15. FIM Training, January 2006 Field Level Coordination Country Team is led by UN Resident/Humanitarian Coordinator Country Team (Heads of Agencies) work together on development of common strategies and programming (CAP, CP, SMT, DMT). OCHA facilitates this process through the OCHA Office in the field which works for the RC/HC. OCHA’s activities vary greatly according to the specific situation and coordination model. (e.g. Russia/DPR Korea/Liberia/Indonesia, Pakistan). Every emergency is situation specific………...

16. FIM Training, January 2006 OCHA Field Offices Primary Humanitarian Advisor to RC/HC Supports work of the UN Country Team, humanitarian and Government partners. Negotiating humanitarian access Defining minimum standards for operations Leading/facilitating assessments Developing plans of action and monitoring the outcome. Collection, analysis and dissemination of information Consolidated Appeal Maintaining links with HQs Branches (Policy, advocacy etc)

17. FIM Training, January 2006 ……..but there are common themes for OCHA’s work Monitor (all elements of humanitarian situation) Evaluate the impact of humanitarian programme Adjust on the basis of findings Report Facilitate preparation of Consolidated Appeals Working Group facilitation and management Contingency planning and capacity building Policy development Advocate on humanitarian issues (access, humanitarian position, rules of engagement (principles) Security issues “in cooperation with the authorities” “support leadership role of HC”.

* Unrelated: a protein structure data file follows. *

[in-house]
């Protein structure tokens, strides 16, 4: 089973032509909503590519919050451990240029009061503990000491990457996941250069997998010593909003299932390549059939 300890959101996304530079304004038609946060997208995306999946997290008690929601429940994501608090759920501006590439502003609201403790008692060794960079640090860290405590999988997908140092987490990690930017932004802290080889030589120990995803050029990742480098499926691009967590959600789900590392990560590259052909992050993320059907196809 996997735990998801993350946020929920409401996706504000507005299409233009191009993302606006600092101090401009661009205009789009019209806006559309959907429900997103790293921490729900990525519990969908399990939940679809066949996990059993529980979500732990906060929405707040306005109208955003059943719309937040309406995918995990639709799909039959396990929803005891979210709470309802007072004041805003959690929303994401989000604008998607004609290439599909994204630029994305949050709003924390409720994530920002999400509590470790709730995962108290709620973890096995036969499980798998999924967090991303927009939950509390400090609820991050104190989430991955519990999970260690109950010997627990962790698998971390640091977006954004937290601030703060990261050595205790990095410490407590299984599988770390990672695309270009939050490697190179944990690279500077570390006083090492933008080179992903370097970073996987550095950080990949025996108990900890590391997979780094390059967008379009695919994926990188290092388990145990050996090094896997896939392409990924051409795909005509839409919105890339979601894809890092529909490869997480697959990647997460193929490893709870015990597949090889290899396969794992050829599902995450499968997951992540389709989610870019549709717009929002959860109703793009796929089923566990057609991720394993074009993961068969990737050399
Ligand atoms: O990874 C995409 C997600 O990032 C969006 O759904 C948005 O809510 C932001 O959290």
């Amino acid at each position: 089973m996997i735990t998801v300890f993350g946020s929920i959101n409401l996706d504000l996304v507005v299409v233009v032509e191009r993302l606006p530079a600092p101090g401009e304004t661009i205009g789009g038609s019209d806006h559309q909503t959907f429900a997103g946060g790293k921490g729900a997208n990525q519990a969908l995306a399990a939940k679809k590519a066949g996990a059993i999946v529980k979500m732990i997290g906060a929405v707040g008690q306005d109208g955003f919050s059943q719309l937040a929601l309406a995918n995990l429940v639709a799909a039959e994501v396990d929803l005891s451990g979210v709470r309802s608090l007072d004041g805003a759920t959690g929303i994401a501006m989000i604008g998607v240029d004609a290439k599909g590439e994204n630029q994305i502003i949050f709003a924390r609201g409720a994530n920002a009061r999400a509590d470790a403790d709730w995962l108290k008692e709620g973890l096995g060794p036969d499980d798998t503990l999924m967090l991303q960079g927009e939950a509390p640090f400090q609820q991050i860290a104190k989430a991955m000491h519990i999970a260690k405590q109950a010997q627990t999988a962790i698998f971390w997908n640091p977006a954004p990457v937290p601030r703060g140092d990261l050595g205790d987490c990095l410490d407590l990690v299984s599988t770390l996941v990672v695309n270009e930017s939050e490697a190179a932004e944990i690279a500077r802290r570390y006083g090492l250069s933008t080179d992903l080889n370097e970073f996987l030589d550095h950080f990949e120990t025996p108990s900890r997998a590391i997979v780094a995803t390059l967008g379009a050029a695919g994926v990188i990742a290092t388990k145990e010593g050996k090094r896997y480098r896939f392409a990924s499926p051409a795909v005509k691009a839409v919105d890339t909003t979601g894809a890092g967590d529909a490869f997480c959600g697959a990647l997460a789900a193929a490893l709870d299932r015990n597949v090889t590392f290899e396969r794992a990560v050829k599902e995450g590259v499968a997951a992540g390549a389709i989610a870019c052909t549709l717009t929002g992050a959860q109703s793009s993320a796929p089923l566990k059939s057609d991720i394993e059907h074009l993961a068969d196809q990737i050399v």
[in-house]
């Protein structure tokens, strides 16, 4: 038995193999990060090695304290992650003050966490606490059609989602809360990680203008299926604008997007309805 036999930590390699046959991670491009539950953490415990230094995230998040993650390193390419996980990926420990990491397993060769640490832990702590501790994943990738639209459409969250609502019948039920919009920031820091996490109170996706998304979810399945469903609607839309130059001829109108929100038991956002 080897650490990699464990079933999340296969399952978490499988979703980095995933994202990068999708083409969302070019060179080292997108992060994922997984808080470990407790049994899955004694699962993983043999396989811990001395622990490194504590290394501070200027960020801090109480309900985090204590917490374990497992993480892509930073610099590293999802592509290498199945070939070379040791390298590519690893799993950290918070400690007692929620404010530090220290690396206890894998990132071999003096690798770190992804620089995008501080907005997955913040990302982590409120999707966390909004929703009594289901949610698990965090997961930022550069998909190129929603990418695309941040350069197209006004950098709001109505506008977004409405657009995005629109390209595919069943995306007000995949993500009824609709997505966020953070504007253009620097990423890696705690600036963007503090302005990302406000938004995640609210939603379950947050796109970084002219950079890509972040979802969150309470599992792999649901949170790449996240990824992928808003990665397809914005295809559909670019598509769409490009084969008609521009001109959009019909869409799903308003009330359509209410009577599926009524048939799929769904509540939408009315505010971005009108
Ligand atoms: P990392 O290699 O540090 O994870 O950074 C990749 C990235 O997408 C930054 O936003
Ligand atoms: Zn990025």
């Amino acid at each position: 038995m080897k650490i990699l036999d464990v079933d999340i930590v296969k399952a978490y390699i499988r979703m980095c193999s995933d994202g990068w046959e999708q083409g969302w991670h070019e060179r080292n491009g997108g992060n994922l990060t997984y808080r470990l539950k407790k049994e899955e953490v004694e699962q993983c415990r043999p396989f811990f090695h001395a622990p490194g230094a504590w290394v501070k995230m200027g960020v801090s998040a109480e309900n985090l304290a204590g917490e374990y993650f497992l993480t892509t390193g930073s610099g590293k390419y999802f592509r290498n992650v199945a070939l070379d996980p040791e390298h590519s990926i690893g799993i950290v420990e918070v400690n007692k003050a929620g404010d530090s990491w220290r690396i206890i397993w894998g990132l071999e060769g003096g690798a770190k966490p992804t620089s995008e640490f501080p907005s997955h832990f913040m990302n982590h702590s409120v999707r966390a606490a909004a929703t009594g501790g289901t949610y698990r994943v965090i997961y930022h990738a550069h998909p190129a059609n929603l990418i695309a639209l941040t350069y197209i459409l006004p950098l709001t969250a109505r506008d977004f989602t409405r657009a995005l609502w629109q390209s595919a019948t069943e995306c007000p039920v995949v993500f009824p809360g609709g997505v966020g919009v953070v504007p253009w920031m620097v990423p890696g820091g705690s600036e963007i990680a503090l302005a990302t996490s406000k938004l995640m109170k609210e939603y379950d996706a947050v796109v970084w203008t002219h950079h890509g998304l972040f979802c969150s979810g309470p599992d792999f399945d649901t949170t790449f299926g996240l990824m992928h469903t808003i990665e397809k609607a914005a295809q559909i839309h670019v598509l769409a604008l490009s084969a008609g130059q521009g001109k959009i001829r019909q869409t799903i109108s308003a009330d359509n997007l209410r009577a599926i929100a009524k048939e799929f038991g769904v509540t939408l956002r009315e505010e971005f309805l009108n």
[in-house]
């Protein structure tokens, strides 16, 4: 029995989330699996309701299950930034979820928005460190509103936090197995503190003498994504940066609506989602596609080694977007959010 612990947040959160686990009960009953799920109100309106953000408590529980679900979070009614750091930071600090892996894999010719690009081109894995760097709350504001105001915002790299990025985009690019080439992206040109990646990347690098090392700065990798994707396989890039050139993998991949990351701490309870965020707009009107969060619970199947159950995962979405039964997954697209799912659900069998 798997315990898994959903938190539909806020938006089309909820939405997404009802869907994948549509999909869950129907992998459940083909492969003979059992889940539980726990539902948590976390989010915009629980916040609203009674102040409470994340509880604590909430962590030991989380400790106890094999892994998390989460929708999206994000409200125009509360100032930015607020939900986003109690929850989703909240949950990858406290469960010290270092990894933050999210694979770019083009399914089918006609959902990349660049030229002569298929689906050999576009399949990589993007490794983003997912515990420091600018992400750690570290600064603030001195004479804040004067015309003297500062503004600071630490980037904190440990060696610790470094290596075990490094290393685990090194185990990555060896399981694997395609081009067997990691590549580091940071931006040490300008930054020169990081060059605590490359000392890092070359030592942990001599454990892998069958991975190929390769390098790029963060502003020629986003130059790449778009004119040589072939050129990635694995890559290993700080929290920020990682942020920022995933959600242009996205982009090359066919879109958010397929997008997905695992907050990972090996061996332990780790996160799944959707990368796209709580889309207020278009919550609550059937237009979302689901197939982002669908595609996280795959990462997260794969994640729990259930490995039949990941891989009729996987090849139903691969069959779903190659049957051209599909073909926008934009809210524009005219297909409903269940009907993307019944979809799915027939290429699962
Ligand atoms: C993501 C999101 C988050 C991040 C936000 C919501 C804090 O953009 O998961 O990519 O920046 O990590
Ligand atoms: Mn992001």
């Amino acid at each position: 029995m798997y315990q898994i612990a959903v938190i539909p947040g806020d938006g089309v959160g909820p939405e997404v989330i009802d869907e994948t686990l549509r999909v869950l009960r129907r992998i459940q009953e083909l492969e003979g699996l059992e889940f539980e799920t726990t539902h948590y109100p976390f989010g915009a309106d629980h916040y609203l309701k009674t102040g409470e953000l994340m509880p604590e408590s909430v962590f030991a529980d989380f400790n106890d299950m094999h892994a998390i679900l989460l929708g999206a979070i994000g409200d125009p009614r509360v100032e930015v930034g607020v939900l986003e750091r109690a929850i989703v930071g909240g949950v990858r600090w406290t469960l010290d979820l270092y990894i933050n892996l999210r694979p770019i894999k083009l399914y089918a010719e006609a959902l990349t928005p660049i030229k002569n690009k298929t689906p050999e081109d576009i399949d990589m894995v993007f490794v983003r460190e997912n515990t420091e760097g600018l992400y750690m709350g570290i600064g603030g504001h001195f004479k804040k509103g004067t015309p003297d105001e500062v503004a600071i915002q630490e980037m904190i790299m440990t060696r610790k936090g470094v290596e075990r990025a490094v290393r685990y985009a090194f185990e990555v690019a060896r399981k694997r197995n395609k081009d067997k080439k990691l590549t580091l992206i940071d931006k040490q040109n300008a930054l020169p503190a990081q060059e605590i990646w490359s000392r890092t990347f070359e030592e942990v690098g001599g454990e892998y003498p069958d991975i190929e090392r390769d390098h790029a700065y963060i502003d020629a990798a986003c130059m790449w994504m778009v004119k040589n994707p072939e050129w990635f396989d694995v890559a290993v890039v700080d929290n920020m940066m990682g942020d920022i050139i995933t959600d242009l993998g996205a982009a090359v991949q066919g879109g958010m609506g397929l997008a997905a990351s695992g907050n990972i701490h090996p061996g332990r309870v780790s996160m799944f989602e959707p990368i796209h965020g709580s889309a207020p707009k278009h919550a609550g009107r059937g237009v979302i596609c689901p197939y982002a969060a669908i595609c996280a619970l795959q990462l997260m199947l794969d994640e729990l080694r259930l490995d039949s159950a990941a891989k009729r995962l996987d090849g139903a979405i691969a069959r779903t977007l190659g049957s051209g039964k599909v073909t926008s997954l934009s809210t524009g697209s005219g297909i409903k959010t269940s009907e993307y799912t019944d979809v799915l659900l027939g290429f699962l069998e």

18. FIM Training, January 2006 Who is Being Coordinated ? The only comment I would add here is that we are paid to coordinate these people. They are not paid to be coordinated by us. The only comment I would add here is that we are paid to coordinate these people. They are not paid to be coordinated by us.

19. FIM Training, January 2006 Relief Coordination - the concept

20. FIM Training, January 2006 Relief Coordination - the reality

21. FIM Training, January 2006 Reminders: NOT a UN Agency No operational mandate Office of the UN Secretariat…has direct links to the Secretary General, the Security Council and the General Assembly. In effect, this means access, power and authority, if used wisely. Donors are very interested.